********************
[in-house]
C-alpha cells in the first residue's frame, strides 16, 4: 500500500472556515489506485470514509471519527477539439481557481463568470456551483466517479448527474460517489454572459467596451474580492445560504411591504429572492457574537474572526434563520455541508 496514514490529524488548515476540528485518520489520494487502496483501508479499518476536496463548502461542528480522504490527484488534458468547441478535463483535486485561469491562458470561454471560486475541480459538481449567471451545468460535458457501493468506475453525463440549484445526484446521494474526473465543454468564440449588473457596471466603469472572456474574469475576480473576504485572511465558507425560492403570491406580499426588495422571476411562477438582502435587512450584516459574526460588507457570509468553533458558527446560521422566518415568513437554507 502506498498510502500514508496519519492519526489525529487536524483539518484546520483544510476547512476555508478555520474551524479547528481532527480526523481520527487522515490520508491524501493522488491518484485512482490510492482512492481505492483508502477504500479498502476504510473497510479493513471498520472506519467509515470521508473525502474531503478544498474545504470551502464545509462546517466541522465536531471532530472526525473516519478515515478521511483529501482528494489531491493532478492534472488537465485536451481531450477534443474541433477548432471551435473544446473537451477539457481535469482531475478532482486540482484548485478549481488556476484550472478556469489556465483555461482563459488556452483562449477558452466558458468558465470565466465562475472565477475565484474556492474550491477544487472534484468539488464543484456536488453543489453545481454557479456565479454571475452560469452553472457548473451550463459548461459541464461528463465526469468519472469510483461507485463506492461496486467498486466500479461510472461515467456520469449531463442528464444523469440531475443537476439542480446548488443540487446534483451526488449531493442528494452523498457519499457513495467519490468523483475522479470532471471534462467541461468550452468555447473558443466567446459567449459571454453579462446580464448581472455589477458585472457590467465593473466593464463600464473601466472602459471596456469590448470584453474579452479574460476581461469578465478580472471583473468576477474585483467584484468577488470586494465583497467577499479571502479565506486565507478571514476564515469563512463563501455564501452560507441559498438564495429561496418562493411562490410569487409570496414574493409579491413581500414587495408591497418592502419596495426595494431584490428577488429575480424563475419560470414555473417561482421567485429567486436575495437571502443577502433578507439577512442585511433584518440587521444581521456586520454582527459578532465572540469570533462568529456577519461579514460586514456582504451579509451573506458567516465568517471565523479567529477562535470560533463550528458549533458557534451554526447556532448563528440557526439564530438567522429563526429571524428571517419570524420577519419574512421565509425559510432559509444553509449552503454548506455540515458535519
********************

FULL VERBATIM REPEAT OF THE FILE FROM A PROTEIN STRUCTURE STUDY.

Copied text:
[in-house]
C-alpha cells in the first residue's frame, strides 16, 4: 500500500472556515489506485470514509471519527477539439481557481463568470456551483466517479448527474460517489454572459467596451474580492445560504411591504429572492457574537474572526434563520455541508 496514514490529524488548515476540528485518520489520494487502496483501508479499518476536496463548502461542528480522504490527484488534458468547441478535463483535486485561469491562458470561454471560486475541480459538481449567471451545468460535458457501493468506475453525463440549484445526484446521494474526473465543454468564440449588473457596471466603469472572456474574469475576480473576504485572511465558507425560492403570491406580499426588495422571476411562477438582502435587512450584516459574526460588507457570509468553533458558527446560521422566518415568513437554507 502506498498510502500514508496519519492519526489525529487536524483539518484546520483544510476547512476555508478555520474551524479547528481532527480526523481520527487522515490520508491524501493522488491518484485512482490510492482512492481505492483508502477504500479498502476504510473497510479493513471498520472506519467509515470521508473525502474531503478544498474545504470551502464545509462546517466541522465536531471532530472526525473516519478515515478521511483529501482528494489531491493532478492534472488537465485536451481531450477534443474541433477548432471551435473544446473537451477539457481535469482531475478532482486540482484548485478549481488556476484550472478556469489556465483555461482563459488556452483562449477558452466558458468558465470565466465562475472565477475565484474556492474550491477544487472534484468539488464543484456536488453543489453545481454557479456565479454571475452560469452553472457548473451550463459548461459541464461528463465526469468519472469510483461507485463506492461496486467498486466500479461510472461515467456520469449531463442528464444523469440531475443537476439542480446548488443540487446534483451526488449531493442528494452523498457519499457513495467519490468523483475522479470532471471534462467541461468550452468555447473558443466567446459567449459571454453579462446580464448581472455589477458585472457590467465593473466593464463600464473601466472602459471596456469590448470584453474579452479574460476581461469578465478580472471583473468576477474585483467584484468577488470586494465583497467577499479571502479565506486565507478571514476564515469563512463563501455564501452560507441559498438564495429561496418562493411562490410569487409570496414574493409579491413581500414587495408591497418592502419596495426595494431584490428577488429575480424563475419560470414555473417561482421567485429567486436575495437571502443577502433578507439577512442585511433584518440587521444581521456586520454582527459578532465572540469570533462568529456577519461579514460586514456582504451579509451573506458567516465568517471565523479567529477562535470560533463550528458549533458557534451554526447556532448563528440557526439564530438567522429563526429571524428571517419570524420577519419574512421565509425559510432559509444553509449552503454548506455540515458535519